I wonder why our policymakers in Washington, D.C., love euphemisms. Ten years ago, Congress passed No Child Left Behind, and by now, is there anyone in the United States who takes seriously the idea that “No Child” has been “Left Behind”? Since Congress can’t agree on how to change the law, maybe they could just rename it and call it “Many Children Left Behind” (MCLB) or “No Child Left Untested” (NCLU). When the name of a federal law is so clearly at odds with its actual results, either we must rename the law or declare it a failure or both. But, please, no euphemisms, no flowery predictions in the title of the legislation.

Then there is Race to the Top. No one has explained what it means to “race.” Does it mean that with more and more pressure on teachers, their students will get higher test scores? Surely, a “race to the top” has nothing to do with equality of educational opportunity. And what, exactly, is “the top”? Does that mean that if we just test everyone with greater frequency, then student scores will rise to the top of the world? Where is the evidence for that? Another deceptive euphemism.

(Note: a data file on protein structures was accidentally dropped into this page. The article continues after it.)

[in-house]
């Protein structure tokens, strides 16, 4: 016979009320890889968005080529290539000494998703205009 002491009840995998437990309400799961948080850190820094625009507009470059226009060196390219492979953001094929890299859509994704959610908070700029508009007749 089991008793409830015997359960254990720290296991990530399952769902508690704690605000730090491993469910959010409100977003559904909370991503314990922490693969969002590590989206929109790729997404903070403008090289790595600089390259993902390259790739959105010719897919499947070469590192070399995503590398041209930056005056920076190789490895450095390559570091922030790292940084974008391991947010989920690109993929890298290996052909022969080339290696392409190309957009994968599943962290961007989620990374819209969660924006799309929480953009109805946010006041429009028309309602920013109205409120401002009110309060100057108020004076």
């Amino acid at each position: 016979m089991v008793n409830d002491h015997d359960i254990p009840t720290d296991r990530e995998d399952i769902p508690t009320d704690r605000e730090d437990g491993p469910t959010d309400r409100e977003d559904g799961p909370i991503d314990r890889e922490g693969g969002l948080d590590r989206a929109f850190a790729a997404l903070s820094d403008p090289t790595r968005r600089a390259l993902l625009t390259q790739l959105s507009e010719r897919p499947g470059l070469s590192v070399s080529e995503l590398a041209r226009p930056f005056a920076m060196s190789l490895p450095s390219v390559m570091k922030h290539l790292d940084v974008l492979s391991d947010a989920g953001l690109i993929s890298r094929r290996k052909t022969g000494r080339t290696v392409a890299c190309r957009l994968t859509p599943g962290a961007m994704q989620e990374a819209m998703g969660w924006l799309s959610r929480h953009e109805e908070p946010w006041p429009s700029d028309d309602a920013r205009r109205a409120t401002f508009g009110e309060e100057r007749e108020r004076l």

The euphemisms that are most annoying, however, are “turnarounds” and “transformations.” When we think of a turnaround, we are likely to think of a charming little dance, perhaps one where we all hold hands and circle the Maypole, with rosebuds fluttering around the heads of the children. But “turnaround” means something dark and sinister, not a happy dance. It means that if you get the money, you must fire the principal, fire half or all of the staff, close the school, give it a new name. That’s harsh medicine, not a turnaround. Whether the new school will be better or worse than the old one is by no means clear. What is it about closing a school that promises that the achievement gap will close or that children who don’t read English will now learn English and speak it fluently? I don’t see the logic or the sense.

Honesty is the best policy. If the federal government really wants to fire the principals and teachers in the 5,000 schools with the lowest scores, why don’t they call it the Close Bad Schools policy? Or something that approximates the brutal reality? Why don’t they explain the mechanism by which mass firing leads to better education?

Just call it what it is.

Diane